Cincinnati’s neighborhoods offer a plethora of pedestrian-only shortcuts and vistas in the form of public stairs. At the height of their use in the 19th Century, over 30 miles of hillside steps once connected the neighborhoods of Cincinnati to each other. Today, there are almost 400 sets of hillside stairways crisscrossing through all parts of the city. About 320 are still currently available for public use.
The Instagram account @cincystairs is dedicated to documenting this unique bit of our city’s infrastructure. The account is maintained by Seth Hershey, owner of Metro Scooter, a lifelong Greater Cincinnati resident who enjoys hanging out at the Wasson Way trail head, servicing scooters and bicycles while dreaming of adventures.
Explains Seth, “I have always enjoyed being out of doors; I do a lot of walking, hiking, bicycling, and riding motorbikes. Since a young age I knew I was in a cool part of town when I would see the old yellow lamp shades (known as ‘turtles,’ marking old decommissioned transit stops) and stairways climbing up all manner of hillsides. @cincystairs is a collection of the wealth of local pedestrian right-of-ways that present an adventure for something as basic as walking.”
We asked Seth to give us a virtual tour of some of his favorite public stairways found in different parts of Cincinnati. Here are his picks.
“The next time you are in CUF (an acronym for the neighborhoods of Clifton Heights, University Heights and Fairview), these 204 stairs can take you from McMicken Ave. just south of McMillan St. to Fairview Park Rd. Enjoy the view of the West End and the train yards from the top of the stairs. Or, take in any number of overlooks from Fairview Park while you’re there.”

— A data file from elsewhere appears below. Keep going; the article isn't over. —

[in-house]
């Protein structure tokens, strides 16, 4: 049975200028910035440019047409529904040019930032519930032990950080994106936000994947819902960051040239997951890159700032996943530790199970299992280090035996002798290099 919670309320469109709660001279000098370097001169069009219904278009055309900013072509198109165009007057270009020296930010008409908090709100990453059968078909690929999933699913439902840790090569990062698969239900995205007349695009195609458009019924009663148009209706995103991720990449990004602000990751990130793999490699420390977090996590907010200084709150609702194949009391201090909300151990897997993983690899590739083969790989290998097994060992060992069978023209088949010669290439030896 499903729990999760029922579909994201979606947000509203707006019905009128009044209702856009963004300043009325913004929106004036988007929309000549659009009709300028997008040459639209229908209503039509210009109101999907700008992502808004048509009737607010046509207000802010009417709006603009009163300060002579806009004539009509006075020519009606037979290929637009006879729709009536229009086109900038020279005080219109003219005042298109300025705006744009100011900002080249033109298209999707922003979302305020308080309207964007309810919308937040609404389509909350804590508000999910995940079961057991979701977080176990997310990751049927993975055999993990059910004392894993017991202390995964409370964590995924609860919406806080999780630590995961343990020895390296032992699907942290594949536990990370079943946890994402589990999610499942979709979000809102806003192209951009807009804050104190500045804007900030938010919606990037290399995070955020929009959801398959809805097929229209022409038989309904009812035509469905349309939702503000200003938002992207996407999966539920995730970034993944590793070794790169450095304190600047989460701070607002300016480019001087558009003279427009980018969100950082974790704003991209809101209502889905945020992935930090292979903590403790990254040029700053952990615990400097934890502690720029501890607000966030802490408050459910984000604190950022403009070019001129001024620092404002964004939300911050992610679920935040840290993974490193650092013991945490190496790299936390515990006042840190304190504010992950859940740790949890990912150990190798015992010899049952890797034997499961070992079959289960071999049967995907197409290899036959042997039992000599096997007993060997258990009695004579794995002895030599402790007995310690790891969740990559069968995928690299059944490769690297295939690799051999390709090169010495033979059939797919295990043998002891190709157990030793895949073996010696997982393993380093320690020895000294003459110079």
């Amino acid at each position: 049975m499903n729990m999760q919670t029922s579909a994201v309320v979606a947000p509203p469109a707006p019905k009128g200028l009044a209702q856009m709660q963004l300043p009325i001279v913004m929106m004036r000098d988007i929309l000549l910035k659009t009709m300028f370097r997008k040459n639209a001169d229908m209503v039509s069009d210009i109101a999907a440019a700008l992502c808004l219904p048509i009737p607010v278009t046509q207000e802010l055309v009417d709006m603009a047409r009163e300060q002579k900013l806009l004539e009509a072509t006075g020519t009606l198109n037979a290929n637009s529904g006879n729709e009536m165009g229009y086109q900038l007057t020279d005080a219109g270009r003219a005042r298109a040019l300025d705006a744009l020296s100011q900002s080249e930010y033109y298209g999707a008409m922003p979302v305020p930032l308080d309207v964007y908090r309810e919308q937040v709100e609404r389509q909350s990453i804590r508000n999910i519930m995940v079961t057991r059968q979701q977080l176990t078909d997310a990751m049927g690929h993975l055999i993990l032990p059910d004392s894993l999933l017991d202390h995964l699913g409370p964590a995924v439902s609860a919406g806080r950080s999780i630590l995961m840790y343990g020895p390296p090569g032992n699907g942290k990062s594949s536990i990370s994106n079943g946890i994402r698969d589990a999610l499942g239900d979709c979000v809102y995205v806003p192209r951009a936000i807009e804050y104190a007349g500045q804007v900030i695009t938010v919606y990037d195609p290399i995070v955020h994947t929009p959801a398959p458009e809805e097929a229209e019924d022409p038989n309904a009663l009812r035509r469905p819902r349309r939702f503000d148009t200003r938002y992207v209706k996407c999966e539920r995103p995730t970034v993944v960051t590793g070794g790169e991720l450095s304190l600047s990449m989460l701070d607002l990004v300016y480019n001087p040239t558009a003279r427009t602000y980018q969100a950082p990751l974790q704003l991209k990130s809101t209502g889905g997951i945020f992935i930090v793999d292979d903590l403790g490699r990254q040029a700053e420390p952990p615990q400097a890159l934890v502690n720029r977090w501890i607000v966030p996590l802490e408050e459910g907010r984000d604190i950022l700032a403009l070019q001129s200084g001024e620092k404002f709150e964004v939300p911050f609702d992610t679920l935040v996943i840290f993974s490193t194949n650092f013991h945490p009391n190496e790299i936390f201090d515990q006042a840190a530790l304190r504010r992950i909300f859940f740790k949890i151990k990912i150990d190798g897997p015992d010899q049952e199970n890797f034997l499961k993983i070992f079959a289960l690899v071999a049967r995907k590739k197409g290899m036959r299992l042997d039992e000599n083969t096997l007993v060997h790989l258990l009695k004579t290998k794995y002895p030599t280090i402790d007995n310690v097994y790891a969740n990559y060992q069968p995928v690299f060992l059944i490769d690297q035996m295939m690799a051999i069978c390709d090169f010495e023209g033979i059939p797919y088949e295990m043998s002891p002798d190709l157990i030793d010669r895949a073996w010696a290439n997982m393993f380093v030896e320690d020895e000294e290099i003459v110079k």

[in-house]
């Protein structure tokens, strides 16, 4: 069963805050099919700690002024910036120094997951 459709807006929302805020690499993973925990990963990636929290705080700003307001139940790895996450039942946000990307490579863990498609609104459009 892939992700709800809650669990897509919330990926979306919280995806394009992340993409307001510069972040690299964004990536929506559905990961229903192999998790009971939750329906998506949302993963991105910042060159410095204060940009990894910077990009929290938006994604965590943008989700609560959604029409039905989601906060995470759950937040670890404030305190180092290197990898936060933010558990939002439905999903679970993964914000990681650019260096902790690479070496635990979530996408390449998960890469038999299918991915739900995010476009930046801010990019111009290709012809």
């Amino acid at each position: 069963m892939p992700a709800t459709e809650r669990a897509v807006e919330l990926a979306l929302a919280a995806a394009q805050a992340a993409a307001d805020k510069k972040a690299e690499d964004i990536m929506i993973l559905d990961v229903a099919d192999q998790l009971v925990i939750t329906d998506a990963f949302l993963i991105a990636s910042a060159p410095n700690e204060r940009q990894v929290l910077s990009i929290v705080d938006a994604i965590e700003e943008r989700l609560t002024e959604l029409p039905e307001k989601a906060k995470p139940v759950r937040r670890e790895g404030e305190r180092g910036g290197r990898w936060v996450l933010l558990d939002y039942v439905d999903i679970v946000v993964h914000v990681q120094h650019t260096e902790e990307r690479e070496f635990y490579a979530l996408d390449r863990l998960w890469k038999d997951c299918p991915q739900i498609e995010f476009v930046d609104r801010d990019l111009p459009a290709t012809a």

“Fortview Pl. Steps in Mount Adams proffer 155 steps to help you climb from Hill St. (at the bottom of Martin Dr.) to the dead end of Fortview Pl. Just watch out for some uneven treads and low hanging honeysuckle.”
“One of a few different sets of stairs in Smale Riverfront Park at the Banks, this one connects Marian Spencer Way to the Ohio River Scenic Byway. It’s 42 steps with a channel (called a runnel) for walking a bicycle up or down.”
“Consisting of 70 steps, Lookout Ln. Stairs connect Delta Ave. to Lookout Ct. in Mount Lookout.”
“Two sets with painted risers on the same street in English Woods: 81 steps with yellow risers up the north side of Beekman St. at the intersection of Carll St., and 41 disjointed steps with blue risers on the south side.”
“In Hyde Park, just to the West of Withrow High School, there are 30 steps leading up to the pedestrian bridge crossing Dana Ave.”
“In Mariemont, 41 steps lead from the ‘Boathouse’ to the playground in Dogwood Park near the Bell Tower.”
Follow @cincystairs on Instagram to learn more about this local resource and to find some new adventures to take around the city!